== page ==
Thursday, July 22, 2010

Photoshop of Horrors

198 pounds
In case you haven't heard, I want to tell you about the latest controversy surrounding "plus"-size supermodel Crystal Renn (pictured above).

As you may remember from my "Real is the new sexy" post, Renn wrote a memoir called Hungry about her early years in modeling—how she struggled to stay below 100 pounds when she first started modeling and how she now rejects that time in her life as unhealthy.

Because of this, the fashion world was a bit taken aback when this photo of Renn appeared a few weeks ago . . .



I have to admit that when I first saw the photo, I was angry with Renn who battled anorexia during her early days as a model. I felt like she had given up on her promise to live in a healthy manner and accept herself the way she is—curves and all. But I was wrong to blame Renn, and it didn't take long for the truth to come out.

In reality, Renn is actually not as thin as this photo makes her look. The photo has actually been altered to make her look much thinner.

Here is one of the the original photos from that shoot (in color) and the altered photo (in black and white). . .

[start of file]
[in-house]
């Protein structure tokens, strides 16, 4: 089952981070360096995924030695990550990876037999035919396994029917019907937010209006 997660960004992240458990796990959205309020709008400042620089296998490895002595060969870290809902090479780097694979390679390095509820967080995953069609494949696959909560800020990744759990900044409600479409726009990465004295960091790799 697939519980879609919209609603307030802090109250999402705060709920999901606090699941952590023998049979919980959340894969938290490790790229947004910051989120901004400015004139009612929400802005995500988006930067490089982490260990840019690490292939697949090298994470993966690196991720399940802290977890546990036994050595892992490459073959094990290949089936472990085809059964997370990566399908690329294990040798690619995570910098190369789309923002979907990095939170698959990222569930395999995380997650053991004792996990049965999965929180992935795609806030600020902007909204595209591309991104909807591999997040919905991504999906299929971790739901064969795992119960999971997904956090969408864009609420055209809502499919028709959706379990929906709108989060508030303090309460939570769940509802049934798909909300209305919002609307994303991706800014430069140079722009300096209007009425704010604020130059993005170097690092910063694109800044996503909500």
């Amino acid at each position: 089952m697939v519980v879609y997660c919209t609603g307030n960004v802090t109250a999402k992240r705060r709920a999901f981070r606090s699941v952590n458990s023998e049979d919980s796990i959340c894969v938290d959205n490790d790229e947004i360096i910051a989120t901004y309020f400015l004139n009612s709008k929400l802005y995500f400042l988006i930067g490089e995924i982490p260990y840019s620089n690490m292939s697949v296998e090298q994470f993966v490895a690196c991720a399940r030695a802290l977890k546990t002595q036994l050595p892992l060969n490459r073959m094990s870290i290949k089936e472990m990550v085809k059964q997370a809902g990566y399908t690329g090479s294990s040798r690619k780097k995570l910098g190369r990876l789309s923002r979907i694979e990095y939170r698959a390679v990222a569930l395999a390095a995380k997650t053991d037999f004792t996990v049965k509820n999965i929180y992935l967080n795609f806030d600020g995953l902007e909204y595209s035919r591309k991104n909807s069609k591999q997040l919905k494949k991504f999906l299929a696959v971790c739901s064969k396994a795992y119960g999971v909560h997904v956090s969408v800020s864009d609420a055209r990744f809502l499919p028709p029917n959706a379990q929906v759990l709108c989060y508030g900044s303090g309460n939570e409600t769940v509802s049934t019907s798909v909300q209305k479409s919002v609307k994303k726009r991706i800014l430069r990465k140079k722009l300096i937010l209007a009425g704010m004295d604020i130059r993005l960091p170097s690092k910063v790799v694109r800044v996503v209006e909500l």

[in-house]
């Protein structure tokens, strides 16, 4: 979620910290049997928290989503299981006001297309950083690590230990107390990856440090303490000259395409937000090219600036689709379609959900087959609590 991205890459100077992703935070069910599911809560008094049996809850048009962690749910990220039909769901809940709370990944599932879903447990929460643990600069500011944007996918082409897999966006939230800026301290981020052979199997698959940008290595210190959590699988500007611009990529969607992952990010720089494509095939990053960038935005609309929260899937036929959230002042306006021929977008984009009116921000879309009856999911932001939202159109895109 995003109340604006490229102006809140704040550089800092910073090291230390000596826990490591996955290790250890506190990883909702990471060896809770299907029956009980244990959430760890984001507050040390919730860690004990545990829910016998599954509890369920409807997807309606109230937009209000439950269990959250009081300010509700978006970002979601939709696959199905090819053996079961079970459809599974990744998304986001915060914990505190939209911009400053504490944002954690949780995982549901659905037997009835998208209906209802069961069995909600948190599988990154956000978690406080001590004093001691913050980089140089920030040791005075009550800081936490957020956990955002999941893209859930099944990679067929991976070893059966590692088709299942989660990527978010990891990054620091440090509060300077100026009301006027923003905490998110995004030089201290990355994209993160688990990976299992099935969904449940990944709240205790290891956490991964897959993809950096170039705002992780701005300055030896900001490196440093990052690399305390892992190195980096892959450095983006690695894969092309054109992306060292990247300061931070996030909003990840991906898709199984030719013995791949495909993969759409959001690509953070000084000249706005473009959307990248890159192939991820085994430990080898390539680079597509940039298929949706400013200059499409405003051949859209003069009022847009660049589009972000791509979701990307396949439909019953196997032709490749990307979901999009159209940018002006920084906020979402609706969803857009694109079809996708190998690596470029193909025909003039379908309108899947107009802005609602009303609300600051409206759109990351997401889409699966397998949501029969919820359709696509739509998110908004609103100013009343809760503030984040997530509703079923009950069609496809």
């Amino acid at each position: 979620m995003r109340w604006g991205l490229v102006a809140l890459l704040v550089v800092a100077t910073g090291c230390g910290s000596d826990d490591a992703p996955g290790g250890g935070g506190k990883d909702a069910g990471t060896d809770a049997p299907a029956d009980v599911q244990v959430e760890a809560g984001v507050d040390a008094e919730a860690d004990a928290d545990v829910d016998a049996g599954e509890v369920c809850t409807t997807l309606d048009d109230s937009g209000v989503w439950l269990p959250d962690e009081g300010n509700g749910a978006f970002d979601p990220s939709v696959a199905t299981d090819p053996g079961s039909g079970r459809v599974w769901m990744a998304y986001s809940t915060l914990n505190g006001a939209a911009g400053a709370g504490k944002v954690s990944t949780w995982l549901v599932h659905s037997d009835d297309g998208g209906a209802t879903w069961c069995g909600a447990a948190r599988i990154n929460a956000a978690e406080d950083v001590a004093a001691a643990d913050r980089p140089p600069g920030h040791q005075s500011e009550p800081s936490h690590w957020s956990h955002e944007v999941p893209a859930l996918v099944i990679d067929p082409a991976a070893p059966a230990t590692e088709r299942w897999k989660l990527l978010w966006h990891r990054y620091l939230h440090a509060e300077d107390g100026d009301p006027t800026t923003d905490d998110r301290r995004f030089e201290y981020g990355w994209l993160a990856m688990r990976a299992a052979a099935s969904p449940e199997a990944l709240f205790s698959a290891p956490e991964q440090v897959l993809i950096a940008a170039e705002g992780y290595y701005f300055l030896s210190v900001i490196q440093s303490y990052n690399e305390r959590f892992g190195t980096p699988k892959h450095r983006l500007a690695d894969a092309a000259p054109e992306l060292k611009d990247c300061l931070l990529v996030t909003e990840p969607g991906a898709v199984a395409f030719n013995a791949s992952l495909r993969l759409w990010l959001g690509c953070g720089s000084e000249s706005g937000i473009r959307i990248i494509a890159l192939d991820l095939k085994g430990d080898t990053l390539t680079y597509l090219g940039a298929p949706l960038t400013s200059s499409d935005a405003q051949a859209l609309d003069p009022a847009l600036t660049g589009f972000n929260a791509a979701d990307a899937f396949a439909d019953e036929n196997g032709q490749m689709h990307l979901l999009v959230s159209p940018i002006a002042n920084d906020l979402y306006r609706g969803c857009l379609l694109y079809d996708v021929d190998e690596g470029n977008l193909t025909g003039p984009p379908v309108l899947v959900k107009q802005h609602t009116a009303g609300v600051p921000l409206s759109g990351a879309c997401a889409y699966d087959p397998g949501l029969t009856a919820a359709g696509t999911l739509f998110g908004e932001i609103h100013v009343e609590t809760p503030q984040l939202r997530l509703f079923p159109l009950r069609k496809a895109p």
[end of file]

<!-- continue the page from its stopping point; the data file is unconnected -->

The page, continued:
(If you'd like to read a detailed analysis of how this dramatic change occured, go to Jezebel.)

What's most appalling is that the photographer, Nicholas Routzen, defended his decision to shrink Renn's thighs and waistline. He said, "I'm paid to make women look beautiful."

Uh, what did you say???!!!

Crystal Renn IS beautiful. You don't need to do anything to "make" her look beautiful.

And, besides, hasn't this guy heard that beautiful women come in all shapes and sizes? Or that thin does not necessarily equal beautiful?

Simply put, what an ass.

Renn clearly agrees. She told Glamour magazine, “When I saw the pictures, I think I was silent for a good five minutes, staring with my mouth open . . . I don’t know what was done to those photos or who did it, but they look retouched to me. And listen, everybody retouches, but don’t make me into something I’m not.”

She's obviously right—we have simply got to stop making models and celebrities into something they're not. And this side-by-side comparison proves that magazine photos are altered WAY more than any of us realize. I think it's safe to say that most of the images blasted at us in the media are about as real as Jessica Rabbit. Something to keep in mind next time you're flipping through a celebrity-laden magazine at the checkout counter.

4 comments:

  1. 好的開始並不代表會成功,壞的開始並不代表是失敗............................................................

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  2. Not related to this post, but an interesting article:
    http://www.mcall.com/entertainment/mc-blogs-parents-kids-chemicals-metab20100726,0,3410221.story

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  3. Thanks for the link, Kara. I'll write about this issue again soon.

    ReplyDelete